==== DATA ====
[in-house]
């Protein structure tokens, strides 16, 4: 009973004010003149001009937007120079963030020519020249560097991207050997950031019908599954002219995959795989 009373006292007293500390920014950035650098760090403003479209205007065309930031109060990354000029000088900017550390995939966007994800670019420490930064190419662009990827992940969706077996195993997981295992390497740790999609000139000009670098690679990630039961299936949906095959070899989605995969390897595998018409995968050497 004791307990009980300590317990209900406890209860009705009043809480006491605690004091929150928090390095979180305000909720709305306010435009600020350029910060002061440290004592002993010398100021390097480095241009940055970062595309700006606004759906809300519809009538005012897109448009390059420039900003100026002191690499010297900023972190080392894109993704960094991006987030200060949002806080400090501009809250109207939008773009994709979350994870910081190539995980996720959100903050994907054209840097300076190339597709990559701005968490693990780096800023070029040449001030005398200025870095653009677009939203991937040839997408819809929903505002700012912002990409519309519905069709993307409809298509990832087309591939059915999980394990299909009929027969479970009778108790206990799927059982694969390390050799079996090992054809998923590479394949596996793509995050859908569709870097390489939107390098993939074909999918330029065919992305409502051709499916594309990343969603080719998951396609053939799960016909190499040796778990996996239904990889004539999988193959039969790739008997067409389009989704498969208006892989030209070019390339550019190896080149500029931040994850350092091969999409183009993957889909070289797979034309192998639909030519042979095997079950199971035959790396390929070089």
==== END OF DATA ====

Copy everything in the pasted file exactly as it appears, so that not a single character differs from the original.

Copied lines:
[in-house]
């Protein structure tokens, strides 16, 4: 009973004010003149001009937007120079963030020519020249560097991207050997950031019908599954002219995959795989 009373006292007293500390920014950035650098760090403003479209205007065309930031109060990354000029000088900017550390995939966007994800670019420490930064190419662009990827992940969706077996195993997981295992390497740790999609000139000009670098690679990630039961299936949906095959070899989605995969390897595998018409995968050497 004791307990009980300590317990209900406890209860009705009043809480006491605690004091929150928090390095979180305000909720709305306010435009600020350029910060002061440290004592002993010398100021390097480095241009940055970062595309700006606004759906809300519809009538005012897109448009390059420039900003100026002191690499010297900023972190080392894109993704960094991006987030200060949002806080400090501009809250109207939008773009994709979350994870910081190539995980996720959100903050994907054209840097300076190339597709990559701005968490693990780096800023070029040449001030005398200025870095653009677009939203991937040839997408819809929903505002700012912002990409519309519905069709993307409809298509990832087309591939059915999980394990299909009929027969479970009778108790206990799927059982694969390390050799079996090992054809998923590479394949596996793509995050859908569709870097390489939107390098993939074909999918330029065919992305409502051709499916594309990343969603080719998951396609053939799960016909190499040796778990996996239904990889004539999988193959039969790739008997067409389009989704498969208006892989030209070019390339550019190896080149500029931040994850350092091969999409183009993957889909070289797979034309192998639909030519042979095997079950199971035959790396390929070089």